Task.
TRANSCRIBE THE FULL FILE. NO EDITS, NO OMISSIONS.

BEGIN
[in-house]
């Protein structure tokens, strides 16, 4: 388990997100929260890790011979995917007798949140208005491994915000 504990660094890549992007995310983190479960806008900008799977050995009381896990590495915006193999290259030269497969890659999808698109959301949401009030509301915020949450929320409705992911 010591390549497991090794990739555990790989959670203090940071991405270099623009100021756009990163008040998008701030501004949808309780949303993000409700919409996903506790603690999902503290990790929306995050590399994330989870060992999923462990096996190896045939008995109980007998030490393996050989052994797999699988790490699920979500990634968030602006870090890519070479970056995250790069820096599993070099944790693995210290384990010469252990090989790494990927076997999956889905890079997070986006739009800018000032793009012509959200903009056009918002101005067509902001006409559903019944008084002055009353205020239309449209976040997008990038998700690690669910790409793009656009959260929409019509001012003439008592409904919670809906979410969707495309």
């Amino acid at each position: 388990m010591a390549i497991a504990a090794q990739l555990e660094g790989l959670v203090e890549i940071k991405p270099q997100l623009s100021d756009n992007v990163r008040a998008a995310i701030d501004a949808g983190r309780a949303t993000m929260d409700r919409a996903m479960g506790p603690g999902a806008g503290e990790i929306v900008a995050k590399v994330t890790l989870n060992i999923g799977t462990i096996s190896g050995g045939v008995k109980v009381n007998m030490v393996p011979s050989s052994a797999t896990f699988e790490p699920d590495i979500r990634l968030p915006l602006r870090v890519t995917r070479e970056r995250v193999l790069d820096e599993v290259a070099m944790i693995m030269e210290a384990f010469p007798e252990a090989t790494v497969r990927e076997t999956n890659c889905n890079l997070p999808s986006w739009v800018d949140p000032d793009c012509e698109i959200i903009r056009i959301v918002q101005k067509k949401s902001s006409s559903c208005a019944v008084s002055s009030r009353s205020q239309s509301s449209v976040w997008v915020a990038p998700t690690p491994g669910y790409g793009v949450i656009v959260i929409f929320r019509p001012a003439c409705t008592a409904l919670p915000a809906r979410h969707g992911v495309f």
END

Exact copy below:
[in-house]
């Protein structure tokens, strides 16, 4: 388990997100929260890790011979995917007798949140208005491994915000 504990660094890549992007995310983190479960806008900008799977050995009381896990590495915006193999290259030269497969890659999808698109959301949401009030509301915020949450929320409705992911 010591390549497991090794990739555990790989959670203090940071991405270099623009100021756009990163008040998008701030501004949808309780949303993000409700919409996903506790603690999902503290990790929306995050590399994330989870060992999923462990096996190896045939008995109980007998030490393996050989052994797999699988790490699920979500990634968030602006870090890519070479970056995250790069820096599993070099944790693995210290384990010469252990090989790494990927076997999956889905890079997070986006739009800018000032793009012509959200903009056009918002101005067509902001006409559903019944008084002055009353205020239309449209976040997008990038998700690690669910790409793009656009959260929409019509001012003439008592409904919670809906979410969707495309």
């Amino acid at each position: 388990m010591a390549i497991a504990a090794q990739l555990e660094g790989l959670v203090e890549i940071k991405p270099q997100l623009s100021d756009n992007v990163r008040a998008a995310i701030d501004a949808g983190r309780a949303t993000m929260d409700r919409a996903m479960g506790p603690g999902a806008g503290e990790i929306v900008a995050k590399v994330t890790l989870n060992i999923g799977t462990i096996s190896g050995g045939v008995k109980v009381n007998m030490v393996p011979s050989s052994a797999t896990f699988e790490p699920d590495i979500r990634l968030p915006l602006r870090v890519t995917r070479e970056r995250v193999l790069d820096e599993v290259a070099m944790i693995m030269e210290a384990f010469p007798e252990a090989t790494v497969r990927e076997t999956n890659c889905n890079l997070p999808s986006w739009v800018d949140p000032d793009c012509e698109i959200i903009r056009i959301v918002q101005k067509k949401s902001s006409s559903c208005a019944v008084s002055s009030r009353s205020q239309s509301s449209v976040w997008v915020a990038p998700t690690p491994g669910y790409g793009v949450i656009v959260i929409f929320r019509p001012a003439c409705t008592a409904l919670p915000a809906r979410h969707g992911v495309f």